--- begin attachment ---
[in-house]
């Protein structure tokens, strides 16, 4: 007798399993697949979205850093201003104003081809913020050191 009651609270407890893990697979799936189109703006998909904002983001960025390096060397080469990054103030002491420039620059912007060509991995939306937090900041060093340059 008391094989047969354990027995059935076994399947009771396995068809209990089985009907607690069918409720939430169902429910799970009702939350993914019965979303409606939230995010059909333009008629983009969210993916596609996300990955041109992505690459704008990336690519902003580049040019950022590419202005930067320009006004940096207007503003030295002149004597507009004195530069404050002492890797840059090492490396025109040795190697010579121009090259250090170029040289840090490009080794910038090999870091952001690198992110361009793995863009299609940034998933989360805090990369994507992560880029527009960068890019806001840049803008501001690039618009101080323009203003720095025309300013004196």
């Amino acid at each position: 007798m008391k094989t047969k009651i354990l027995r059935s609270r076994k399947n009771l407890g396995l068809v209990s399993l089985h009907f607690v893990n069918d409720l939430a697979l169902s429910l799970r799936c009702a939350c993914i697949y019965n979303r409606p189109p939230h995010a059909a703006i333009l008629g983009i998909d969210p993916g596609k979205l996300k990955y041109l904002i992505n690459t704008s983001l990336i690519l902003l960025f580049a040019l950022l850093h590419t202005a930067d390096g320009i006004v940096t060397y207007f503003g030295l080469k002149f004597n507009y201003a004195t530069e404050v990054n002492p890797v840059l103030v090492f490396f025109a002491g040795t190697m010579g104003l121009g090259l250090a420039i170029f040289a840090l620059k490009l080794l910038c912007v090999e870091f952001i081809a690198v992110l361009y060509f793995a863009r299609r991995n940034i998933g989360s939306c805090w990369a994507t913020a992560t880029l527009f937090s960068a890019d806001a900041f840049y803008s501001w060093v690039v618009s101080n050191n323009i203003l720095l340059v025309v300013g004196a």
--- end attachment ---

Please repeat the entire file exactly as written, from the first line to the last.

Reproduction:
[in-house]
């Protein structure tokens, strides 16, 4: 007798399993697949979205850093201003104003081809913020050191 009651609270407890893990697979799936189109703006998909904002983001960025390096060397080469990054103030002491420039620059912007060509991995939306937090900041060093340059 008391094989047969354990027995059935076994399947009771396995068809209990089985009907607690069918409720939430169902429910799970009702939350993914019965979303409606939230995010059909333009008629983009969210993916596609996300990955041109992505690459704008990336690519902003580049040019950022590419202005930067320009006004940096207007503003030295002149004597507009004195530069404050002492890797840059090492490396025109040795190697010579121009090259250090170029040289840090490009080794910038090999870091952001690198992110361009793995863009299609940034998933989360805090990369994507992560880029527009960068890019806001840049803008501001690039618009101080323009203003720095025309300013004196």
């Amino acid at each position: 007798m008391k094989t047969k009651i354990l027995r059935s609270r076994k399947n009771l407890g396995l068809v209990s399993l089985h009907f607690v893990n069918d409720l939430a697979l169902s429910l799970r799936c009702a939350c993914i697949y019965n979303r409606p189109p939230h995010a059909a703006i333009l008629g983009i998909d969210p993916g596609k979205l996300k990955y041109l904002i992505n690459t704008s983001l990336i690519l902003l960025f580049a040019l950022l850093h590419t202005a930067d390096g320009i006004v940096t060397y207007f503003g030295l080469k002149f004597n507009y201003a004195t530069e404050v990054n002492p890797v840059l103030v090492f490396f025109a002491g040795t190697m010579g104003l121009g090259l250090a420039i170029f040289a840090l620059k490009l080794l910038c912007v090999e870091f952001i081809a690198v992110l361009y060509f793995a863009r299609r991995n940034i998933g989360s939306c805090w990369a994507t913020a992560t880029l527009f937090s960068a890019d806001a900041f840049y803008s501001w060093v690039v618009s101080n050191n323009i203003l720095l340059v025309v300013g004196a």